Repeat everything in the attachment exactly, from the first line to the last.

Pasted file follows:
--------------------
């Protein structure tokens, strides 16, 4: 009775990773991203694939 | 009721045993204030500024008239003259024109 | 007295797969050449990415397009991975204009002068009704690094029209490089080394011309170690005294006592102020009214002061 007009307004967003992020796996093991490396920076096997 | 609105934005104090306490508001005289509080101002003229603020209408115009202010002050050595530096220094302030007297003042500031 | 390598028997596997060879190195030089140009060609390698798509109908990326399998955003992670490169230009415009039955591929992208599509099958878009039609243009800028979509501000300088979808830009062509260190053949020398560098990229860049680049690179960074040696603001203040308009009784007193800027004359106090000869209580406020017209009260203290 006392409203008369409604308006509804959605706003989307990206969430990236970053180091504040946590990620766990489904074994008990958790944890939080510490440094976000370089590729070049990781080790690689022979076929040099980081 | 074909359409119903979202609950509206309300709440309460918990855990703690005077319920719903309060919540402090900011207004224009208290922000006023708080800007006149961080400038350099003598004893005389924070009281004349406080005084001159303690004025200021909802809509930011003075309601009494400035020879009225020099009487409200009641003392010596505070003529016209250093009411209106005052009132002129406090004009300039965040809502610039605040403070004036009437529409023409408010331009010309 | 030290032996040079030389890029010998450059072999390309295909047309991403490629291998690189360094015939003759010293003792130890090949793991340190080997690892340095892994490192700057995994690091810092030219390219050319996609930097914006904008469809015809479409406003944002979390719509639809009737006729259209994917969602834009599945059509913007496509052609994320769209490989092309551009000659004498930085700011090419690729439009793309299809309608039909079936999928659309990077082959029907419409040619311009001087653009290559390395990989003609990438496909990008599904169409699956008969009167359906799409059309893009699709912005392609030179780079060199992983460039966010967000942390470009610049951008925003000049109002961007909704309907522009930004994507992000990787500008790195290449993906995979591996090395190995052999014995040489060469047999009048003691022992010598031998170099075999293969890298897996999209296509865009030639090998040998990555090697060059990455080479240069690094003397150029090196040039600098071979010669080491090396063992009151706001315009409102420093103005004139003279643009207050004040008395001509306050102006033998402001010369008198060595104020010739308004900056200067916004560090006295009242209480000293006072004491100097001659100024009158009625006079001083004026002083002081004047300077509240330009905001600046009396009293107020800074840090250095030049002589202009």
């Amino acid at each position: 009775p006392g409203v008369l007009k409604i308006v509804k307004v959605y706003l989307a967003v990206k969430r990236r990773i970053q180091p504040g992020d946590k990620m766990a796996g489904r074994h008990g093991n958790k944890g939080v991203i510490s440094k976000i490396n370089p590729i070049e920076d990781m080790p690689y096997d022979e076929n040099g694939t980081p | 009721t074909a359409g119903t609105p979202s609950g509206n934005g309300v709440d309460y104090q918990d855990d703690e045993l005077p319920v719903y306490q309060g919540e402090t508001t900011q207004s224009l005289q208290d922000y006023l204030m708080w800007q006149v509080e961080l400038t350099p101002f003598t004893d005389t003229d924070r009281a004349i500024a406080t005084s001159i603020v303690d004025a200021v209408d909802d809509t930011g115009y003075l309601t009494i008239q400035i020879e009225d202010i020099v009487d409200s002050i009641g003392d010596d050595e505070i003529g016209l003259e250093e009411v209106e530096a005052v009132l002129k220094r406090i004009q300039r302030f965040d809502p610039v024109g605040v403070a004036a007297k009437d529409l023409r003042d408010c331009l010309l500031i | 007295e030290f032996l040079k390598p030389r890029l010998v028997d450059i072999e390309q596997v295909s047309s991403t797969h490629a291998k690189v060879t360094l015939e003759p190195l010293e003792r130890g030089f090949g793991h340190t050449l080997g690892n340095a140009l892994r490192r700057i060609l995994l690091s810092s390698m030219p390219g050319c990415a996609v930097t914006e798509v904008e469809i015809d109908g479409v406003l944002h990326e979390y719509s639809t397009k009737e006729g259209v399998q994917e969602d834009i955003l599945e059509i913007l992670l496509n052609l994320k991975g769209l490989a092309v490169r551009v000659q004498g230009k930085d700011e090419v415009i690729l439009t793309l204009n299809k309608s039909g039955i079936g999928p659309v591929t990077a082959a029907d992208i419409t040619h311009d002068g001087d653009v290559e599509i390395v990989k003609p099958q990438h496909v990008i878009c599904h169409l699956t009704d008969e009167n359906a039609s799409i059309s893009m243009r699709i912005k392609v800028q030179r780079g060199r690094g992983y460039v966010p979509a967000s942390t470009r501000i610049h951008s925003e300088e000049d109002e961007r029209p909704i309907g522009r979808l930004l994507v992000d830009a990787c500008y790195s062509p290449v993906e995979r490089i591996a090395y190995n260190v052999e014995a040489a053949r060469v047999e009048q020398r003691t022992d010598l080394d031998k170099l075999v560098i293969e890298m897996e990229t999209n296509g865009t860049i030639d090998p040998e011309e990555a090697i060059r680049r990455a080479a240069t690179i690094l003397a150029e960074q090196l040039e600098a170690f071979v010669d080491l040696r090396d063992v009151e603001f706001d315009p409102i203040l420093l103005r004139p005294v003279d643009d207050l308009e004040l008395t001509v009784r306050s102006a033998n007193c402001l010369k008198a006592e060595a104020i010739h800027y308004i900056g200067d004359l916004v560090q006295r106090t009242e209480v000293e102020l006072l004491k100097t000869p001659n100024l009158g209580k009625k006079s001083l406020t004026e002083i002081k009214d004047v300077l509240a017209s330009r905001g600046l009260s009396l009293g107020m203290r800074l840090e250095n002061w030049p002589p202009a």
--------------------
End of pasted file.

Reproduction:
């Protein structure tokens, strides 16, 4: 009775990773991203694939 | 009721045993204030500024008239003259024109 | 007295797969050449990415397009991975204009002068009704690094029209490089080394011309170690005294006592102020009214002061 007009307004967003992020796996093991490396920076096997 | 609105934005104090306490508001005289509080101002003229603020209408115009202010002050050595530096220094302030007297003042500031 | 390598028997596997060879190195030089140009060609390698798509109908990326399998955003992670490169230009415009039955591929992208599509099958878009039609243009800028979509501000300088979808830009062509260190053949020398560098990229860049680049690179960074040696603001203040308009009784007193800027004359106090000869209580406020017209009260203290 006392409203008369409604308006509804959605706003989307990206969430990236970053180091504040946590990620766990489904074994008990958790944890939080510490440094976000370089590729070049990781080790690689022979076929040099980081 | 074909359409119903979202609950509206309300709440309460918990855990703690005077319920719903309060919540402090900011207004224009208290922000006023708080800007006149961080400038350099003598004893005389924070009281004349406080005084001159303690004025200021909802809509930011003075309601009494400035020879009225020099009487409200009641003392010596505070003529016209250093009411209106005052009132002129406090004009300039965040809502610039605040403070004036009437529409023409408010331009010309 | 030290032996040079030389890029010998450059072999390309295909047309991403490629291998690189360094015939003759010293003792130890090949793991340190080997690892340095892994490192700057995994690091810092030219390219050319996609930097914006904008469809015809479409406003944002979390719509639809009737006729259209994917969602834009599945059509913007496509052609994320769209490989092309551009000659004498930085700011090419690729439009793309299809309608039909079936999928659309990077082959029907419409040619311009001087653009290559390395990989003609990438496909990008599904169409699956008969009167359906799409059309893009699709912005392609030179780079060199992983460039966010967000942390470009610049951008925003000049109002961007909704309907522009930004994507992000990787500008790195290449993906995979591996090395190995052999014995040489060469047999009048003691022992010598031998170099075999293969890298897996999209296509865009030639090998040998990555090697060059990455080479240069690094003397150029090196040039600098071979010669080491090396063992009151706001315009409102420093103005004139003279643009207050004040008395001509306050102006033998402001010369008198060595104020010739308004900056200067916004560090006295009242209480000293006072004491100097001659100024009158009625006079001083004026002083002081004047300077509240330009905001600046009396009293107020800074840090250095030049002589202009």
């Amino acid at each position: 009775p006392g409203v008369l007009k409604i308006v509804k307004v959605y706003l989307a967003v990206k969430r990236r990773i970053q180091p504040g992020d946590k990620m766990a796996g489904r074994h008990g093991n958790k944890g939080v991203i510490s440094k976000i490396n370089p590729i070049e920076d990781m080790p690689y096997d022979e076929n040099g694939t980081p | 009721t074909a359409g119903t609105p979202s609950g509206n934005g309300v709440d309460y104090q918990d855990d703690e045993l005077p319920v719903y306490q309060g919540e402090t508001t900011q207004s224009l005289q208290d922000y006023l204030m708080w800007q006149v509080e961080l400038t350099p101002f003598t004893d005389t003229d924070r009281a004349i500024a406080t005084s001159i603020v303690d004025a200021v209408d909802d809509t930011g115009y003075l309601t009494i008239q400035i020879e009225d202010i020099v009487d409200s002050i009641g003392d010596d050595e505070i003529g016209l003259e250093e009411v209106e530096a005052v009132l002129k220094r406090i004009q300039r302030f965040d809502p610039v024109g605040v403070a004036a007297k009437d529409l023409r003042d408010c331009l010309l500031i | 007295e030290f032996l040079k390598p030389r890029l010998v028997d450059i072999e390309q596997v295909s047309s991403t797969h490629a291998k690189v060879t360094l015939e003759p190195l010293e003792r130890g030089f090949g793991h340190t050449l080997g690892n340095a140009l892994r490192r700057i060609l995994l690091s810092s390698m030219p390219g050319c990415a996609v930097t914006e798509v904008e469809i015809d109908g479409v406003l944002h990326e979390y719509s639809t397009k009737e006729g259209v399998q994917e969602d834009i955003l599945e059509i913007l992670l496509n052609l994320k991975g769209l490989a092309v490169r551009v000659q004498g230009k930085d700011e090419v415009i690729l439009t793309l204009n299809k309608s039909g039955i079936g999928p659309v591929t990077a082959a029907d992208i419409t040619h311009d002068g001087d653009v290559e599509i390395v990989k003609p099958q990438h496909v990008i878009c599904h169409l699956t009704d008969e009167n359906a039609s799409i059309s893009m243009r699709i912005k392609v800028q030179r780079g060199r690094g992983y460039v966010p979509a967000s942390t470009r501000i610049h951008s925003e300088e000049d109002e961007r029209p909704i309907g522009r979808l930004l994507v992000d830009a990787c500008y790195s062509p290449v993906e995979r490089i591996a090395y190995n260190v052999e014995a040489a053949r060469v047999e009048q020398r003691t022992d010598l080394d031998k170099l075999v560098i293969e890298m897996e990229t999209n296509g865009t860049i030639d090998p040998e011309e990555a090697i060059r680049r990455a080479a240069t690179i690094l003397a150029e960074q090196l040039e600098a170690f071979v010669d080491l040696r090396d063992v009151e603001f706001d315009p409102i203040l420093l103005r004139p005294v003279d643009d207050l308009e004040l008395t001509v009784r306050s102006a033998n007193c402001l010369k008198a006592e060595a104020i010739h800027y308004i900056g200067d004359l916004v560090q006295r106090t009242e209480v000293e102020l006072l004491k100097t000869p001659n100024l009158g209580k009625k006079s001083l406020t004026e002083i002081k009214d004047v300077l509240a017209s330009r905001g600046l009260s009396l009293g107020m203290r800074l840090e250095n002061w030049p002589p202009a």